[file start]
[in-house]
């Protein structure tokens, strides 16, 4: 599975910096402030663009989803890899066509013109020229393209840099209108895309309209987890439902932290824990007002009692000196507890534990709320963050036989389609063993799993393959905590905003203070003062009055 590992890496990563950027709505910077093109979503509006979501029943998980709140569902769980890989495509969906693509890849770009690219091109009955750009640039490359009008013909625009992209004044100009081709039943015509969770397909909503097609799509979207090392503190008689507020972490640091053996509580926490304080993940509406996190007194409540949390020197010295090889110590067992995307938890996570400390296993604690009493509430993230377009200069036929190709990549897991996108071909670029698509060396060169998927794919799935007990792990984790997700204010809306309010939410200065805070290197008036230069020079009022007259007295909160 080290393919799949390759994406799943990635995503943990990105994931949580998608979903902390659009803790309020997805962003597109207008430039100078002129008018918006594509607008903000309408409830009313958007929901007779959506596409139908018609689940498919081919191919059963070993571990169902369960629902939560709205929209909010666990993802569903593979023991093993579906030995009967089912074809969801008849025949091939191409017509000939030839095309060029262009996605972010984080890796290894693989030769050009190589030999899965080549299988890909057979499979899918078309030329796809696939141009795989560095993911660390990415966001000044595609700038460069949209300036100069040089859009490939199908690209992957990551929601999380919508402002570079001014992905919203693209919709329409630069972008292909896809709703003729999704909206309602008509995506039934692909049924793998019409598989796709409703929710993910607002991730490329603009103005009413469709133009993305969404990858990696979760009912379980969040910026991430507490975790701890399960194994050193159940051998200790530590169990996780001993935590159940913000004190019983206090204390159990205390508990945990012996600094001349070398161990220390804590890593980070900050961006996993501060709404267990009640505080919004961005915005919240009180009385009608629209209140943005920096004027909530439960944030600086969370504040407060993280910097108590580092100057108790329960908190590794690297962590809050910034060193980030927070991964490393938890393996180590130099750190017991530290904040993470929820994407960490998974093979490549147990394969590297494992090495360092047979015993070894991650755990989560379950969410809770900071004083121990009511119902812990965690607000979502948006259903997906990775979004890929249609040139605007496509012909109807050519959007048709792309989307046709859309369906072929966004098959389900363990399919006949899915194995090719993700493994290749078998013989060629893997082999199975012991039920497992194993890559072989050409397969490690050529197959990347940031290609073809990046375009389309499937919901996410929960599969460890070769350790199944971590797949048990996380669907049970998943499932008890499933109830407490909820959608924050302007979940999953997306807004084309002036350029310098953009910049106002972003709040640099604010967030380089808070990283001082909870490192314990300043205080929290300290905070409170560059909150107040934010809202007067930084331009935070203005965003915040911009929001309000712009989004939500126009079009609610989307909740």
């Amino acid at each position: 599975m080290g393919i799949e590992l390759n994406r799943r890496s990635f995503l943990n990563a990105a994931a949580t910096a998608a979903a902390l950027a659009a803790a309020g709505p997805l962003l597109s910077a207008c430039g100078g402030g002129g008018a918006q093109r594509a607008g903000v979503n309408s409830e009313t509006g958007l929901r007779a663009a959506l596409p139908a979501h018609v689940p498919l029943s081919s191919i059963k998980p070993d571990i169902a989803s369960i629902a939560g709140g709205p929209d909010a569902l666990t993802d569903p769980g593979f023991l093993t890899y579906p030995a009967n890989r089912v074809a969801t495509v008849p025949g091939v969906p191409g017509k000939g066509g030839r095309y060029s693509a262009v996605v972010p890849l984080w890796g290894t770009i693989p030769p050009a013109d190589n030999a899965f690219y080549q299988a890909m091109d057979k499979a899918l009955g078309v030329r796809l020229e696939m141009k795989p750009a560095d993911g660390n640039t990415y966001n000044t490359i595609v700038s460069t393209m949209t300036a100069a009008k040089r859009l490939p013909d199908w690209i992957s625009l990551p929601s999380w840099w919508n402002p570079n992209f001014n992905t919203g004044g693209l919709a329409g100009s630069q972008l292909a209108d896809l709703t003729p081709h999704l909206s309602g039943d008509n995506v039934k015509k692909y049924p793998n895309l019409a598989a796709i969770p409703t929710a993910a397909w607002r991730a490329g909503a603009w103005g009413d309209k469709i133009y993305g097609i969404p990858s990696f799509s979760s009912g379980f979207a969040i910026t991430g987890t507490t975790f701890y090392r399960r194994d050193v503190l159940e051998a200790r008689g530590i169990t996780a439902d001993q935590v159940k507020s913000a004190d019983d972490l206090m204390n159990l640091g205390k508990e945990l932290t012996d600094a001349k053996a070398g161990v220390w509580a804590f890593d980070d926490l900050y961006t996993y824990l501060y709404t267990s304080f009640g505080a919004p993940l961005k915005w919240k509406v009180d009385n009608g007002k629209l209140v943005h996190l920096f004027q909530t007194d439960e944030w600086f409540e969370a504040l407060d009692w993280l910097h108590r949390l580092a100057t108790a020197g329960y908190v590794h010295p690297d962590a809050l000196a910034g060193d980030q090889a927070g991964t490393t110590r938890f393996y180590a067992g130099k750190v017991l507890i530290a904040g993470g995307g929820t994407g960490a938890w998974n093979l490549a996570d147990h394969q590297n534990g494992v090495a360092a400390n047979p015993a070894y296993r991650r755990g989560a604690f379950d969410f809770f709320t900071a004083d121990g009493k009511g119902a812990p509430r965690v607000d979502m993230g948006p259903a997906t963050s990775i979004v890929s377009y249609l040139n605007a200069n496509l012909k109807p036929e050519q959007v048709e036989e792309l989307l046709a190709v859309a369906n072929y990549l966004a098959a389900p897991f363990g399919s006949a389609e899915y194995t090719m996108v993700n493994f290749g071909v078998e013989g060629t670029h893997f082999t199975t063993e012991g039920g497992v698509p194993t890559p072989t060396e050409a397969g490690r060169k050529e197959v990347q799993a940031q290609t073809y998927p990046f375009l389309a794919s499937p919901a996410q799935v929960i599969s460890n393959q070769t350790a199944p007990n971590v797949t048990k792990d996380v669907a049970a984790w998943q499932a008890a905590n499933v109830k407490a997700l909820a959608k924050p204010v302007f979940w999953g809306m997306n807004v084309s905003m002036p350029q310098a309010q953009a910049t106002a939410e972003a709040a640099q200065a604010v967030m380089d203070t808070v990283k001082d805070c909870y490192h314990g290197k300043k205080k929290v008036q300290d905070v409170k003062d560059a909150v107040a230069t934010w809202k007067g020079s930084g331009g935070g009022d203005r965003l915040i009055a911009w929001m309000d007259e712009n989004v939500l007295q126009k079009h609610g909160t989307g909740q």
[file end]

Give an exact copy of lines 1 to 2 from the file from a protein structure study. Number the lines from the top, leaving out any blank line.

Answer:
[in-house]
């Protein structure tokens, strides 16, 4: 599975910096402030663009989803890899066509013109020229393209840099209108895309309209987890439902932290824990007002009692000196507890534990709320963050036989389609063993799993393959905590905003203070003062009055 590992890496990563950027709505910077093109979503509006979501029943998980709140569902769980890989495509969906693509890849770009690219091109009955750009640039490359009008013909625009992209004044100009081709039943015509969770397909909503097609799509979207090392503190008689507020972490640091053996509580926490304080993940509406996190007194409540949390020197010295090889110590067992995307938890996570400390296993604690009493509430993230377009200069036929190709990549897991996108071909670029698509060396060169998927794919799935007990792990984790997700204010809306309010939410200065805070290197008036230069020079009022007259007295909160 080290393919799949390759994406799943990635995503943990990105994931949580998608979903902390659009803790309020997805962003597109207008430039100078002129008018918006594509607008903000309408409830009313958007929901007779959506596409139908018609689940498919081919191919059963070993571990169902369960629902939560709205929209909010666990993802569903593979023991093993579906030995009967089912074809969801008849025949091939191409017509000939030839095309060029262009996605972010984080890796290894693989030769050009190589030999899965080549299988890909057979499979899918078309030329796809696939141009795989560095993911660390990415966001000044595609700038460069949209300036100069040089859009490939199908690209992957990551929601999380919508402002570079001014992905919203693209919709329409630069972008292909896809709703003729999704909206309602008509995506039934692909049924793998019409598989796709409703929710993910607002991730490329603009103005009413469709133009993305969404990858990696979760009912379980969040910026991430507490975790701890399960194994050193159940051998200790530590169990996780001993935590159940913000004190019983206090204390159990205390508990945990012996600094001349070398161990220390804590890593980070900050961006996993501060709404267990009640505080919004961005915005919240009180009385009608629209209140943005920096004027909530439960944030600086969370504040407060993280910097108590580092100057108790329960908190590794690297962590809050910034060193980030927070991964490393938890393996180590130099750190017991530290904040993470929820994407960490998974093979490549147990394969590297494992090495360092047979015993070894991650755990989560379950969410809770900071004083121990009511119902812990965690607000979502948006259903997906990775979004890929249609040139605007496509012909109807050519959007048709792309989307046709859309369906072929966004098959389900363990399919006949899915194995090719993700493994290749078998013989060629893997082999199975012991039920497992194993890559072989050409397969490690050529197959990347940031290609073809990046375009389309499937919901996410929960599969460890070769350790199944971590797949048990996380669907049970998943499932008890499933109830407490909820959608924050302007979940999953997306807004084309002036350029310098953009910049106002972003709040640099604010967030380089808070990283001082909870490192314990300043205080929290300290905070409170560059909150107040934010809202007067930084331009935070203005965003915040911009929001309000712009989004939500126009079009609610989307909740």